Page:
1. Jim, usually I will alternate between SW, PW, and 8-iron. I am a recovering chip yipper and it seems the mov away from using newer 54 and 58 degree wedges back to a 56 has helped. I think my brain was getting cluttered with shot options that I didn’t practice enough with or have confidence in. I’d no longer call my chipping a weakness but it’s not a strength either. Will keep working it. Thanks for the detailed tutorial!

    Brian

    Liked by 1 person

  2. Jim, interesting discussion on chipping. You also mentioned a bit about pitching and I think most amateur golfers do not understand the difference between the two shots. I attended a week long golf school and they really emphasized the difference between the two shots (maybe a topic for a future blog). They taught to chip by using the same stroke (like your 7 iron description) and to vary the club depending on the length of the chip (and roll out distance). This approach reinforced a consistent stroke and with practice around the greens on “your” course you learned the various distance for each club. I found this effective and used this approach for a number of years. As time passed I moved away from this approach (I can’t remember why exactly) and for the most part I will use my 52 degree for chipping and my 60 degree for pitching. That said, the “conditions of the shot” dictate my approach and club selection. Whichever approach is used the short game will only become consistent with practice!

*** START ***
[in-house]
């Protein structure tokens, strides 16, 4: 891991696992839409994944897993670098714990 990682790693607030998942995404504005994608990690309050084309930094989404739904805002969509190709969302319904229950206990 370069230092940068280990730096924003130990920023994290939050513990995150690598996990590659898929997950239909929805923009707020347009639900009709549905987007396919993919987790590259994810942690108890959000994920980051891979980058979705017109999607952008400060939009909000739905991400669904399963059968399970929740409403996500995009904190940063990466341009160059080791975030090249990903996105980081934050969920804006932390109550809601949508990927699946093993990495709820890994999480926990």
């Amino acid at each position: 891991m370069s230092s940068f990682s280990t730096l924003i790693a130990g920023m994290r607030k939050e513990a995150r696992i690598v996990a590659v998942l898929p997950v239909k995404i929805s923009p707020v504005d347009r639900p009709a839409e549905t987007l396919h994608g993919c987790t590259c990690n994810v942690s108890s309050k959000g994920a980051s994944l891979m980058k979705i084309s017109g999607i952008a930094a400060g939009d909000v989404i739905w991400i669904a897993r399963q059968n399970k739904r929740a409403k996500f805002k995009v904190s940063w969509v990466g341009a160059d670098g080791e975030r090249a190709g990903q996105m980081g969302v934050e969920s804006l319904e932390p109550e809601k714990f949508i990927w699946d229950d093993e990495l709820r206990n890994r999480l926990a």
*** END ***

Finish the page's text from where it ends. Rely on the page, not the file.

Liked by 1 person

    • Colin

      I agree that there is a difference between a chip and a pitch. Ultimately, knowing how you clubs react during various shots and being able to control them are vital to a strong short game. I work at this often and continue to learn as I go. Thanks to adding to the conversation.

      Cheers
      Jim

      Like

  3. I was not going to post since I just posted about my chipping yesterday. But I just realized that there is video of one of the courses I get to play. It’s drone footage taken in 2014 while we played a best ball tournament. Thought I’d share. The course is across the water from Clearwater Beach and the film is about 7 minutes long. No shots of me, thank god (I’d have hated to have caused damage that drone), and it doesn’t show the elevation changes well (something we don’t have a lot of around here), but it’s a nice view of the course.

    Like